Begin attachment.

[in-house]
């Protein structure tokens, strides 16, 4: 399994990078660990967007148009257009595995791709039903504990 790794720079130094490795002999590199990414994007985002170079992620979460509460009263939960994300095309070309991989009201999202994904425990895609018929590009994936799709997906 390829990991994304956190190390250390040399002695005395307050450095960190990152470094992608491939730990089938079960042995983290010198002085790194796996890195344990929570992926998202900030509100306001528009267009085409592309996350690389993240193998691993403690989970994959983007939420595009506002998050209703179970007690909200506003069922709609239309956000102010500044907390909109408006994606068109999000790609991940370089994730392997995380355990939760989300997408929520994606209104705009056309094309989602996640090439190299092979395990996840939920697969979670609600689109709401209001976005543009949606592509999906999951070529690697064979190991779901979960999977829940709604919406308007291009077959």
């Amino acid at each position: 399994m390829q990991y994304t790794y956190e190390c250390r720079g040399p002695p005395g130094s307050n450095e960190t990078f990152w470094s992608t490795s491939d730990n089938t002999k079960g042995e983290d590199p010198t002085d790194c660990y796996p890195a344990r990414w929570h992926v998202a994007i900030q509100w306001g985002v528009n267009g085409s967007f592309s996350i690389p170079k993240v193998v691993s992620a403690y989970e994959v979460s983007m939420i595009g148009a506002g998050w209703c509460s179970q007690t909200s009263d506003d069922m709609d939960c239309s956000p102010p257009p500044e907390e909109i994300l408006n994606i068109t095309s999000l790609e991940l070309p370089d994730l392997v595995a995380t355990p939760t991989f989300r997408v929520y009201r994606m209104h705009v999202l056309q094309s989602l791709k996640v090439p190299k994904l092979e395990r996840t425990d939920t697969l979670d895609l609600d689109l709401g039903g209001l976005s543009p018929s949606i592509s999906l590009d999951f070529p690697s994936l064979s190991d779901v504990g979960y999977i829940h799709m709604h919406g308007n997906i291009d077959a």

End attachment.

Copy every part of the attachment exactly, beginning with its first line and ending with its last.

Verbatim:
[in-house]
């Protein structure tokens, strides 16, 4: 399994990078660990967007148009257009595995791709039903504990 790794720079130094490795002999590199990414994007985002170079992620979460509460009263939960994300095309070309991989009201999202994904425990895609018929590009994936799709997906 390829990991994304956190190390250390040399002695005395307050450095960190990152470094992608491939730990089938079960042995983290010198002085790194796996890195344990929570992926998202900030509100306001528009267009085409592309996350690389993240193998691993403690989970994959983007939420595009506002998050209703179970007690909200506003069922709609239309956000102010500044907390909109408006994606068109999000790609991940370089994730392997995380355990939760989300997408929520994606209104705009056309094309989602996640090439190299092979395990996840939920697969979670609600689109709401209001976005543009949606592509999906999951070529690697064979190991779901979960999977829940709604919406308007291009077959």
């Amino acid at each position: 399994m390829q990991y994304t790794y956190e190390c250390r720079g040399p002695p005395g130094s307050n450095e960190t990078f990152w470094s992608t490795s491939d730990n089938t002999k079960g042995e983290d590199p010198t002085d790194c660990y796996p890195a344990r990414w929570h992926v998202a994007i900030q509100w306001g985002v528009n267009g085409s967007f592309s996350i690389p170079k993240v193998v691993s992620a403690y989970e994959v979460s983007m939420i595009g148009a506002g998050w209703c509460s179970q007690t909200s009263d506003d069922m709609d939960c239309s956000p102010p257009p500044e907390e909109i994300l408006n994606i068109t095309s999000l790609e991940l070309p370089d994730l392997v595995a995380t355990p939760t991989f989300r997408v929520y009201r994606m209104h705009v999202l056309q094309s989602l791709k996640v090439p190299k994904l092979e395990r996840t425990d939920t697969l979670d895609l609600d689109l709401g039903g209001l976005s543009p018929s949606i592509s999906l590009d999951f070529p690697s994936l064979s190991d779901v504990g979960y999977i829940h799709m709604h919406g308007n997906i291009d077959a």